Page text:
Safaricom #ticker:SCOM connected an additional 30,000 houses to its home fibre network and doubled its coverage to more than 200,000 households during the first half of its financial year.
The telco’s half-year report also show it laid out more than 5,500 kilometres of fibre optic cable, an additional 500 kilometres when compared to the previous first-half of the year.
This also saw it increase its fibre coverage by 400 to pass by 2,000 businesses. The latest statistics indicate that Safaricom has so far connected 171,000 homes with fibre internet.
The firm reported that fixed data, one of Safaricom’s latest business ventures, earned it Sh3.9 billion revenue, representing 21 per cent year-on-year growth.
“We maintained great momentum in our fixed service business, connecting an additional 30,000 homes in H1 (first half of the year) and more than doubling our coverage year on year,” said Safaricom chief executive officer Bob Collymore at the company’s half-year performance briefing last Friday.
Communications Authority of Kenya (CA) data indicates that Safaricom currently holds the largest market share.
The latest regulator data indicate that Safaricom’s fixed data market share grew from 19.4 percent in the first quarter to 21.2 percent on the back of an addition of 14,537 fixed internet subscribers between March and June (quarter four) 2018 to hit a total of 78,104 users.
Zuku parent firm Wananchi Group Kenya, which is billed as the biggest fixed internet provider in the country, market share for the period to June 2018 dropped to 30.4 percent compared to 34.4 percent as at March this year. The firm, however, is still the market leader with 112,155 subscribers after growing its subscriber number by 438.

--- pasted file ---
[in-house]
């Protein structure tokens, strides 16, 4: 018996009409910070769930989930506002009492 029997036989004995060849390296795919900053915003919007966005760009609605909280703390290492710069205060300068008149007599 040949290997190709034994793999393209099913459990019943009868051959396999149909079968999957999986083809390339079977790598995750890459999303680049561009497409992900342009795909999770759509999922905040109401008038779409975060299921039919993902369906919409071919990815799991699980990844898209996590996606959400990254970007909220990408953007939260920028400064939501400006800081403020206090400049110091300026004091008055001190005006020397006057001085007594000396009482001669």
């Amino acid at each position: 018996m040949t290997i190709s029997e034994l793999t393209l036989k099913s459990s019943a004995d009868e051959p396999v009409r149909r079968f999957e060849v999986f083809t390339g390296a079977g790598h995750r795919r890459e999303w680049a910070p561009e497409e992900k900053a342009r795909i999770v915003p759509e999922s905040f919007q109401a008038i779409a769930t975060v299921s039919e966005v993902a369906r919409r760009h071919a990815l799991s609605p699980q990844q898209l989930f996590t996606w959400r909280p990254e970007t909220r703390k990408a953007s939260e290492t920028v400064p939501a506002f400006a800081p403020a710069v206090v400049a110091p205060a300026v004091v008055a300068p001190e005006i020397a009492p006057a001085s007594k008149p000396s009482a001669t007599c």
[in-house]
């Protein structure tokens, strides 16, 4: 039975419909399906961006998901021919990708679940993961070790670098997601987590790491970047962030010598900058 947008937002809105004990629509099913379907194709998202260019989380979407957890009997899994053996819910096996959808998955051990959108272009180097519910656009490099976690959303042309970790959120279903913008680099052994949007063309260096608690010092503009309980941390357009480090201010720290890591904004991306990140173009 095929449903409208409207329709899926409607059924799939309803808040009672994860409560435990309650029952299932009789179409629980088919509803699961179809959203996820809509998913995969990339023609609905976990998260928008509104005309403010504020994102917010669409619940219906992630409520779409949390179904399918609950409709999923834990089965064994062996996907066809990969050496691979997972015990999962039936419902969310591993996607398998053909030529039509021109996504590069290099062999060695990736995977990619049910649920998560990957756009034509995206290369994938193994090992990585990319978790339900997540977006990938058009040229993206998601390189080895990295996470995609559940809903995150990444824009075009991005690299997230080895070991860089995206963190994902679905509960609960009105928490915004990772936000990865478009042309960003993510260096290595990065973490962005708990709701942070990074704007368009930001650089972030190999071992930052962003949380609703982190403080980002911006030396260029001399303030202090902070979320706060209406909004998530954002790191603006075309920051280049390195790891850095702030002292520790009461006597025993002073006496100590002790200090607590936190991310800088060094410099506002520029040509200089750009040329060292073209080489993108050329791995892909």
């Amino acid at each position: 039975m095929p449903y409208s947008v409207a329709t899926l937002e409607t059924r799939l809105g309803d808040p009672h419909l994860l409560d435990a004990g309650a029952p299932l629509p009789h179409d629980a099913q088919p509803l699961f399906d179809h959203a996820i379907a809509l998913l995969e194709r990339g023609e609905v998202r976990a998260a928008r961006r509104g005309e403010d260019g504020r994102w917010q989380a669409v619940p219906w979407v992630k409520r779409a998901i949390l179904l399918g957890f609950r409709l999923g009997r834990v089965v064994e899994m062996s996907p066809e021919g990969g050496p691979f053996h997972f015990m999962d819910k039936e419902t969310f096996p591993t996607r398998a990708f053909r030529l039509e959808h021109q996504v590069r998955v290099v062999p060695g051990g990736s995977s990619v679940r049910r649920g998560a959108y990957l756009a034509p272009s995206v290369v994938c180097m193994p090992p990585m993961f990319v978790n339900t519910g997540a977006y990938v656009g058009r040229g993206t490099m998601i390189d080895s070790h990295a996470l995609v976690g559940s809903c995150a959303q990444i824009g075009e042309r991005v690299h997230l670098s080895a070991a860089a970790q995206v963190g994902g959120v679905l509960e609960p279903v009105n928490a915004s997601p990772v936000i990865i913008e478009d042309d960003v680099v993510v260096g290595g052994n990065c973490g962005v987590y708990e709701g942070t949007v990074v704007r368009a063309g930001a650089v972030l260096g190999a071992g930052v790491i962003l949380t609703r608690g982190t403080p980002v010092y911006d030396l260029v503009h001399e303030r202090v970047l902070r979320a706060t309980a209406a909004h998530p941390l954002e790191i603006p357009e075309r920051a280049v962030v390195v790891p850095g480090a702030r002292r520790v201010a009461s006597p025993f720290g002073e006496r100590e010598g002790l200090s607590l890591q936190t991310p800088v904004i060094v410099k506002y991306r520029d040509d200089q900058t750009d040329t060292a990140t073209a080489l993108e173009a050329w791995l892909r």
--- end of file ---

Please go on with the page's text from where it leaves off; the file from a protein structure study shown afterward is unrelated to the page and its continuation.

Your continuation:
Mawingu Networks Ltd, an affordable internet service in which tech giant Microsoft has a 10 per cent stake, has 21.1 percent market share according to sector statistics while Jamii Telecommunications Ltd has 11.8 percent market share.
The trend comes as Safaricom and Mawingu expand their service coverage amid ongoing shareholder wrangles at Wananchi Group, which spearheaded the ISP business in Kenya almost two decades ago.
Safaricom has been making strides into Kenya’s living rooms over the past few years, expanding its presence beyond the mobile phone. The service is driven by the growing subscription of on-demand services like Iflix and Netflix.
The telco’s home fibre Internet network currently covers over six towns countrywide and has reached more than 20 estates within Nairobi. The service is also available in Mombasa’s Nyali and Bamburi neighbourhoods, parts of Kisumu, Eldoret and Thika towns.